The Role of HR
The field of Human Resources is something of a catch-all. The typical HR professional or department is responsible for all the employee-related functions within a company: recruiting and retaining employees, compensation and benefits, training and development, employment law compliance, and on and on. The role often inadvertently also includes secondary things – and this is the real catch-all part. Those secondary things are generally items that don’t fit well in other roles – a monthly newsletter, organizing the company party, employee birthdays and anniversaries, finding the boss the perfect corporate holiday card…in my experience, there seems to be a lot of knocks on the door followed by, “I know it’s not really your job, but will you….”
In my world as an HR professional, the answer to such questions is almost always yes. Even when I say no because I know it’s not going to be something I’m even remotely good at, the answer is along the lines of, “I don’t think I’ll be the best person for that, but let me bring in….”. HR is not for the lazy, the unmotivated or the short-sighted! I am a resource no matter what – there’s no “that’s not my job”. My job as an HR professional and now a consultant is to contribute to the company’s success.
In my experience, the role of HR is not always clearly defined or well-utilized. I believe that a lack of understanding of what HR can do for you leads to poor HR-related decisions, including who should fulfill the role and what that role really is. Unfortunately, HR is often a catch-all in another way. Say a small organization has a great office manager that is ready for the next step. Without much room for growth, she is promoted to HR Manager. She has no HR training or prior experience. She’s on her own in these circumstances. Good with people and well-organized, she’s given the role and a desk. Does she have the right resources and knowledge to do the job? Not a bit. The employee isn’t the problem here, however. It’s a fundamental misunderstanding of the role and the importance of HR professionals.
Am I saying this because it’s my field? I’d be remiss if I didn’t admit my own bias. I’ve worked hard to be great at my job and I don’t think using the field as an overflow bin is in my best interest – or that of the company in question. Typically, such practices don’t allow the person to fulfill the role to its greatest extent. Now, if you’re an awesome HR professional who started in the field in exactly this way, don’t think I’m completely disregarding you. There are plenty of people who are put in an HR role and do their homework and use their resources and become excellent representatives of the field. On the other hand, there are many examples of people who are placed in the role who process hires and terminations and take phone calls and have no idea what else they should be doing.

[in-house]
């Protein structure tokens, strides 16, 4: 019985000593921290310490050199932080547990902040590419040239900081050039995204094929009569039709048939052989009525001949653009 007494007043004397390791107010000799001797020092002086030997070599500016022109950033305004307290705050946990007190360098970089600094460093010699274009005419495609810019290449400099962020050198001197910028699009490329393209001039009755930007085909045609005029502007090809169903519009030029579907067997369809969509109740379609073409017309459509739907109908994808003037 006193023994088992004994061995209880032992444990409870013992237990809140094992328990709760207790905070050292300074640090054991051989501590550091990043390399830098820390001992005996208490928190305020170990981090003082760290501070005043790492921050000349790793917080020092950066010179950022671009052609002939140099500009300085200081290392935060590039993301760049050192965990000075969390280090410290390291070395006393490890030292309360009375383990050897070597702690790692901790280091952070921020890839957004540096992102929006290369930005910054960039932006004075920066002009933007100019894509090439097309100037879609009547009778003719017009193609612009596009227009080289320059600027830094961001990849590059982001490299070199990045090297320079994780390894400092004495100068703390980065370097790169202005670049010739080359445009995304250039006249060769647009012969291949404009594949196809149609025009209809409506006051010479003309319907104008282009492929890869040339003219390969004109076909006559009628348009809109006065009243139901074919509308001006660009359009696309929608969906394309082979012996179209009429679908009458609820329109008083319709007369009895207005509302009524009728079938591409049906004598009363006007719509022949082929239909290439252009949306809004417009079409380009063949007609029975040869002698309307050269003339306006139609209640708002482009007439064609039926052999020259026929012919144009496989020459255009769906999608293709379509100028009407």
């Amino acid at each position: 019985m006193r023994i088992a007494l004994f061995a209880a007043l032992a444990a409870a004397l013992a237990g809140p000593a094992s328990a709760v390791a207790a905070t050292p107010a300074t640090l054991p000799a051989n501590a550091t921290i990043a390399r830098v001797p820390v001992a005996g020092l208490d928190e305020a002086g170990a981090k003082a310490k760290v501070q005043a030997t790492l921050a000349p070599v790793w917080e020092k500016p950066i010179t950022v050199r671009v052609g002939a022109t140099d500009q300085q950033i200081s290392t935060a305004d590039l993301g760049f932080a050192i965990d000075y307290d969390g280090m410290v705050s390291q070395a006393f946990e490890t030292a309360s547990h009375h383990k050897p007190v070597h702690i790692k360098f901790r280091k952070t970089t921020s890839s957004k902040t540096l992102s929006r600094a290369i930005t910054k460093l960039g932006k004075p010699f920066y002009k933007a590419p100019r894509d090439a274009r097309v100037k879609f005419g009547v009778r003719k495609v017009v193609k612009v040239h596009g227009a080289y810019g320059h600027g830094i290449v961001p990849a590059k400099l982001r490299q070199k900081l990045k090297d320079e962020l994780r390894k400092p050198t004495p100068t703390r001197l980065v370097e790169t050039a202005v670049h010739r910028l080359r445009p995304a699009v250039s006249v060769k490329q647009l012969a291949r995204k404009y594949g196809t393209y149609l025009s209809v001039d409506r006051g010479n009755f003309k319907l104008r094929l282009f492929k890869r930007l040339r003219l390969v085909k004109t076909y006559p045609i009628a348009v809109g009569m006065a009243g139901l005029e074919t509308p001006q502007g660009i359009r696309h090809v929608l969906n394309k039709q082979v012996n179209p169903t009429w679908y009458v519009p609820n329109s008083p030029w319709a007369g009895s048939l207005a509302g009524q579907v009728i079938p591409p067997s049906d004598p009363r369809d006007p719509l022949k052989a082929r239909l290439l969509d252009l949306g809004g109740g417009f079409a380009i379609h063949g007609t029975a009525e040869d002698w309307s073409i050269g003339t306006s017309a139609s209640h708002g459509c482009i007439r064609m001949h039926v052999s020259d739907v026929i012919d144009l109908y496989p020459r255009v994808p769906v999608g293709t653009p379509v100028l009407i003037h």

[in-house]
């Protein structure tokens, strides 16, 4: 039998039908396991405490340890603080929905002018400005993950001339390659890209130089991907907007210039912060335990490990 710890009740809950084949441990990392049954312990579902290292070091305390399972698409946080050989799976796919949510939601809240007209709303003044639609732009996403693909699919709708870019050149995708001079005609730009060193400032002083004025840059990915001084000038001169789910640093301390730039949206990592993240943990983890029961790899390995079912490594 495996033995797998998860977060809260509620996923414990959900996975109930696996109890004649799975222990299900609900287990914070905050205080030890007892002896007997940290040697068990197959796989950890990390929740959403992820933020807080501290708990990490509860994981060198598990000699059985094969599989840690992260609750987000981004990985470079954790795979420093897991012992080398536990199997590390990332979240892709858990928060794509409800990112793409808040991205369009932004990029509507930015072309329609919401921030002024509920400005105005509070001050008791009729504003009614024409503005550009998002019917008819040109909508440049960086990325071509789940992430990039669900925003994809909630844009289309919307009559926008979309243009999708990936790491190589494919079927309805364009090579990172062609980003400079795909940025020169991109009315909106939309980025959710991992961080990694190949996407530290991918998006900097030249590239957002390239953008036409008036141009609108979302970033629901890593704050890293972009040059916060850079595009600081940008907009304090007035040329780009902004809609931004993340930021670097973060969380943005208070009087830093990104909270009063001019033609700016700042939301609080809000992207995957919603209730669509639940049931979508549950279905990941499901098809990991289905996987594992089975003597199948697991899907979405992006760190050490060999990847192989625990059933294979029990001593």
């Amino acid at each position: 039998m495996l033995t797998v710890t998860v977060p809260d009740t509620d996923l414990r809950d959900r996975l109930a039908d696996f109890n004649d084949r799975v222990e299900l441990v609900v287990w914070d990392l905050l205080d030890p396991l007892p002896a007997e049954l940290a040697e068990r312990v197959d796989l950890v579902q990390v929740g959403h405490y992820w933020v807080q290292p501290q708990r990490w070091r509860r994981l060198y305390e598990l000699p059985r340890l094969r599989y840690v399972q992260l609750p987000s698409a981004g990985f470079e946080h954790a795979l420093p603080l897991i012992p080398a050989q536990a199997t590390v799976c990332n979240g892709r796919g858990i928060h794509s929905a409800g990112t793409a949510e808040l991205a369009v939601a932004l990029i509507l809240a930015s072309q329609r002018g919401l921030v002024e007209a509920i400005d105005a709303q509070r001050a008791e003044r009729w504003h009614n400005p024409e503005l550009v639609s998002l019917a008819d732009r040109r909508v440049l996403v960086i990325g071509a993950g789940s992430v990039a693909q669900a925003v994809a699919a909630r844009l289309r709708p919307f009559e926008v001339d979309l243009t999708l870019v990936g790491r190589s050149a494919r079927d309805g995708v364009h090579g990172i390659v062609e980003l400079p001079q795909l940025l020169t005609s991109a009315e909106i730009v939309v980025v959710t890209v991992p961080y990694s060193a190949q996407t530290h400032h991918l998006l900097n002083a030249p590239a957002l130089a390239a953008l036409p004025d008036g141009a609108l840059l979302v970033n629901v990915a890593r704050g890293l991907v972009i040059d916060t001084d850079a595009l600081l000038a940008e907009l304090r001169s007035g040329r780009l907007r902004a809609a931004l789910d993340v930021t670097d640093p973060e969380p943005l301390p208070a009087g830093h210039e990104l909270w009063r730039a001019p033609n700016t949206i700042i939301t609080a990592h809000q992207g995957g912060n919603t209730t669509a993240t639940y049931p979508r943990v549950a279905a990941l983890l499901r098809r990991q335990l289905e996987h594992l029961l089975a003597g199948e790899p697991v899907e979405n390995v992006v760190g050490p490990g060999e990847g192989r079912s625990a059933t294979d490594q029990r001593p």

Even when a great HR manager is hired, a misunderstanding of the role of HR can hinder progress and limit the contributions that HR can make to your company. If HR is kept out of meetings about budget, strategic planning, or management decisions, the department is doing the job blindly. If you don’t let your HR professionals in on what makes your company tick, what you really want, and what your overall goals are, the ability to make any decisions based on the big picture is just gone. You’ve taken a contributor to success and put them in a transactional role – file this, answer that…but don’t get in the real business.
The central issue here is an understanding of what HR is really supposed to do for an organization. If a company sees HR as something of a necessary evil or an annoyance, the HR department will never be more than that. HR is not just employee relations and paperwork. HR is gaining ground – many larger companies have elevated the HR department to have a seat in the C-suite, allowing HR to have an active role in strategy and vision. This allows for a much stronger relationship between the abstract goals and what is actually happening with your employees, as HR decisions are being made in the context of your priorities and goals.
Think about it differently. An HR professional should be a direct and indirect ambassador of the company mission, vision and goals. A company partner in achieving the next step and moving in the direction envisioned by the stakeholders. All other tasks are secondary to this, and should be directly influenced by it.
What is it that I mean with this utopian view of my world? I mean I don’t just fill a job with a body. I recruit the right employees who will not just do the job, but do so in the context of the company’s values and organizational culture. I don’t sit behind a desk taking employee complaints or conducting satisfaction surveys. I carefully design a workplace and benefits package that retains the type of employee that the company needs to move forward. I don’t just ensure compliance, but I carefully review the bottom line and balance expenditures with returns when it comes to employee-related costs. How do I know how to do that? I have the right training and experience, and I clearly understand the potential value HR represents in a company.
Is your HR department a partner in achieving the goals you’ve set for your company? Is your HR professional a champion for your mission and values? Do you bring HR into strategic planning sessions and regular corporate meetings? If the answer is no, you may be ready for an overhaul!